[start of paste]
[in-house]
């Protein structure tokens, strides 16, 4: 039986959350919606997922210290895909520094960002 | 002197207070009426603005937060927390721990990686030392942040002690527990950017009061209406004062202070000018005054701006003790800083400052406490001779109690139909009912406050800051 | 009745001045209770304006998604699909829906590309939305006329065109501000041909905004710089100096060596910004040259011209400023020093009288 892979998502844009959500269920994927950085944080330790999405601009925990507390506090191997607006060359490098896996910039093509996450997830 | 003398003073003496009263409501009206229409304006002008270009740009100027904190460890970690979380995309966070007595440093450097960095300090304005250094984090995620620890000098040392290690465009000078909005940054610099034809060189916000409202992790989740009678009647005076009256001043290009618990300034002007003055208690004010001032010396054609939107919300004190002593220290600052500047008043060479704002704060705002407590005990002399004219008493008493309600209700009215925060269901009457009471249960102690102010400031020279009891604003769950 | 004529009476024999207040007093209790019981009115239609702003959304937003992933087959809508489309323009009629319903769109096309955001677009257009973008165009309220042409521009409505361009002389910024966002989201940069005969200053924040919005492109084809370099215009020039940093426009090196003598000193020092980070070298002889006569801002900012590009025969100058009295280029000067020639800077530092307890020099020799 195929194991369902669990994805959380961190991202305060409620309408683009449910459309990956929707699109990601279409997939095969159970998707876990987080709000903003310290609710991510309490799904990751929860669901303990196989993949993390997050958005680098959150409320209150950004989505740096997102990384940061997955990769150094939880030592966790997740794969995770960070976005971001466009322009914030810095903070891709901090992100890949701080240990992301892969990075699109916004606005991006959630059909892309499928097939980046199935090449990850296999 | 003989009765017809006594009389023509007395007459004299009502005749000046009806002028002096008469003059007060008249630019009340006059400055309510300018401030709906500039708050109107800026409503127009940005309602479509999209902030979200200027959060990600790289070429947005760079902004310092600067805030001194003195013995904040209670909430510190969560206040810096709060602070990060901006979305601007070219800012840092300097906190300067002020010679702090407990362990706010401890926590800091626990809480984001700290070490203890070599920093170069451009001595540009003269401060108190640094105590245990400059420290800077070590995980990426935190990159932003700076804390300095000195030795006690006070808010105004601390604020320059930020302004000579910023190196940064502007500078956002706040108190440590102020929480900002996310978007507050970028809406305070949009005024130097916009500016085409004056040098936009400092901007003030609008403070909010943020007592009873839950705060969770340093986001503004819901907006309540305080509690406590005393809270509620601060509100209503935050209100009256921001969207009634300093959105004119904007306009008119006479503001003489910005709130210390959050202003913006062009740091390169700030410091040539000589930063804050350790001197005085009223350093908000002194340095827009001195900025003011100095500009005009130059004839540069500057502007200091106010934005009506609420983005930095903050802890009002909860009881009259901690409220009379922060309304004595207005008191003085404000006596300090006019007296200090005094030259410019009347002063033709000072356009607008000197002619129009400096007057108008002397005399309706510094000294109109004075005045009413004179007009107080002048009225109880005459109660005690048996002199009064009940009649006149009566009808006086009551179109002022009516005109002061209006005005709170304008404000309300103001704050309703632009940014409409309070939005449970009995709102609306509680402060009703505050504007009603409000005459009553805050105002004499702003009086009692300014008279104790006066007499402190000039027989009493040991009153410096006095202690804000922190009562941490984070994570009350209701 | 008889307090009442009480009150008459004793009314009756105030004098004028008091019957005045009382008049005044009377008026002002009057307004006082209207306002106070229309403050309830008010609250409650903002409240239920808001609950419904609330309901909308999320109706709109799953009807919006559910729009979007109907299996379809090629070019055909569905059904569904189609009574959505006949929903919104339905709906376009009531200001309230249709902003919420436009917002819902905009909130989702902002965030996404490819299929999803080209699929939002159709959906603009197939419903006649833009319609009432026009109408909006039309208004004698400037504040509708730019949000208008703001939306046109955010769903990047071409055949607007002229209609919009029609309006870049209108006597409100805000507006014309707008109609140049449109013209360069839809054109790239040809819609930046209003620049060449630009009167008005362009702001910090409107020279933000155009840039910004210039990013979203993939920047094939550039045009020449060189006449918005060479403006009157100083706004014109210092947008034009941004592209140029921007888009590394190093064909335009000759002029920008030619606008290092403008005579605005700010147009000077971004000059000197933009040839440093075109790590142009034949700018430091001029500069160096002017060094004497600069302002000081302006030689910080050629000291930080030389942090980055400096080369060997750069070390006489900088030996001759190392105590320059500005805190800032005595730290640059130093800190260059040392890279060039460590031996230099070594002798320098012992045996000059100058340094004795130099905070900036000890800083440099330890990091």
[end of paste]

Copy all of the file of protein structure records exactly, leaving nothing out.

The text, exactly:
[in-house]
């Protein structure tokens, strides 16, 4: 039986959350919606997922210290895909520094960002 | 002197207070009426603005937060927390721990990686030392942040002690527990950017009061209406004062202070000018005054701006003790800083400052406490001779109690139909009912406050800051 | 009745001045209770304006998604699909829906590309939305006329065109501000041909905004710089100096060596910004040259011209400023020093009288 892979998502844009959500269920994927950085944080330790999405601009925990507390506090191997607006060359490098896996910039093509996450997830 | 003398003073003496009263409501009206229409304006002008270009740009100027904190460890970690979380995309966070007595440093450097960095300090304005250094984090995620620890000098040392290690465009000078909005940054610099034809060189916000409202992790989740009678009647005076009256001043290009618990300034002007003055208690004010001032010396054609939107919300004190002593220290600052500047008043060479704002704060705002407590005990002399004219008493008493309600209700009215925060269901009457009471249960102690102010400031020279009891604003769950 | 004529009476024999207040007093209790019981009115239609702003959304937003992933087959809508489309323009009629319903769109096309955001677009257009973008165009309220042409521009409505361009002389910024966002989201940069005969200053924040919005492109084809370099215009020039940093426009090196003598000193020092980070070298002889006569801002900012590009025969100058009295280029000067020639800077530092307890020099020799 195929194991369902669990994805959380961190991202305060409620309408683009449910459309990956929707699109990601279409997939095969159970998707876990987080709000903003310290609710991510309490799904990751929860669901303990196989993949993390997050958005680098959150409320209150950004989505740096997102990384940061997955990769150094939880030592966790997740794969995770960070976005971001466009322009914030810095903070891709901090992100890949701080240990992301892969990075699109916004606005991006959630059909892309499928097939980046199935090449990850296999 | 003989009765017809006594009389023509007395007459004299009502005749000046009806002028002096008469003059007060008249630019009340006059400055309510300018401030709906500039708050109107800026409503127009940005309602479509999209902030979200200027959060990600790289070429947005760079902004310092600067805030001194003195013995904040209670909430510190969560206040810096709060602070990060901006979305601007070219800012840092300097906190300067002020010679702090407990362990706010401890926590800091626990809480984001700290070490203890070599920093170069451009001595540009003269401060108190640094105590245990400059420290800077070590995980990426935190990159932003700076804390300095000195030795006690006070808010105004601390604020320059930020302004000579910023190196940064502007500078956002706040108190440590102020929480900002996310978007507050970028809406305070949009005024130097916009500016085409004056040098936009400092901007003030609008403070909010943020007592009873839950705060969770340093986001503004819901907006309540305080509690406590005393809270509620601060509100209503935050209100009256921001969207009634300093959105004119904007306009008119006479503001003489910005709130210390959050202003913006062009740091390169700030410091040539000589930063804050350790001197005085009223350093908000002194340095827009001195900025003011100095500009005009130059004839540069500057502007200091106010934005009506609420983005930095903050802890009002909860009881009259901690409220009379922060309304004595207005008191003085404000006596300090006019007296200090005094030259410019009347002063033709000072356009607008000197002619129009400096007057108008002397005399309706510094000294109109004075005045009413004179007009107080002048009225109880005459109660005690048996002199009064009940009649006149009566009808006086009551179109002022009516005109002061209006005005709170304008404000309300103001704050309703632009940014409409309070939005449970009995709102609306509680402060009703505050504007009603409000005459009553805050105002004499702003009086009692300014008279104790006066007499402190000039027989009493040991009153410096006095202690804000922190009562941490984070994570009350209701 | 008889307090009442009480009150008459004793009314009756105030004098004028008091019957005045009382008049005044009377008026002002009057307004006082209207306002106070229309403050309830008010609250409650903002409240239920808001609950419904609330309901909308999320109706709109799953009807919006559910729009979007109907299996379809090629070019055909569905059904569904189609009574959505006949929903919104339905709906376009009531200001309230249709902003919420436009917002819902905009909130989702902002965030996404490819299929999803080209699929939002159709959906603009197939419903006649833009319609009432026009109408909006039309208004004698400037504040509708730019949000208008703001939306046109955010769903990047071409055949607007002229209609919009029609309006870049209108006597409100805000507006014309707008109609140049449109013209360069839809054109790239040809819609930046209003620049060449630009009167008005362009702001910090409107020279933000155009840039910004210039990013979203993939920047094939550039045009020449060189006449918005060479403006009157100083706004014109210092947008034009941004592209140029921007888009590394190093064909335009000759002029920008030619606008290092403008005579605005700010147009000077971004000059000197933009040839440093075109790590142009034949700018430091001029500069160096002017060094004497600069302002000081302006030689910080050629000291930080030389942090980055400096080369060997750069070390006489900088030996001759190392105590320059500005805190800032005595730290640059130093800190260059040392890279060039460590031996230099070594002798320098012992045996000059100058340094004795130099905070900036000890800083440099330890990091």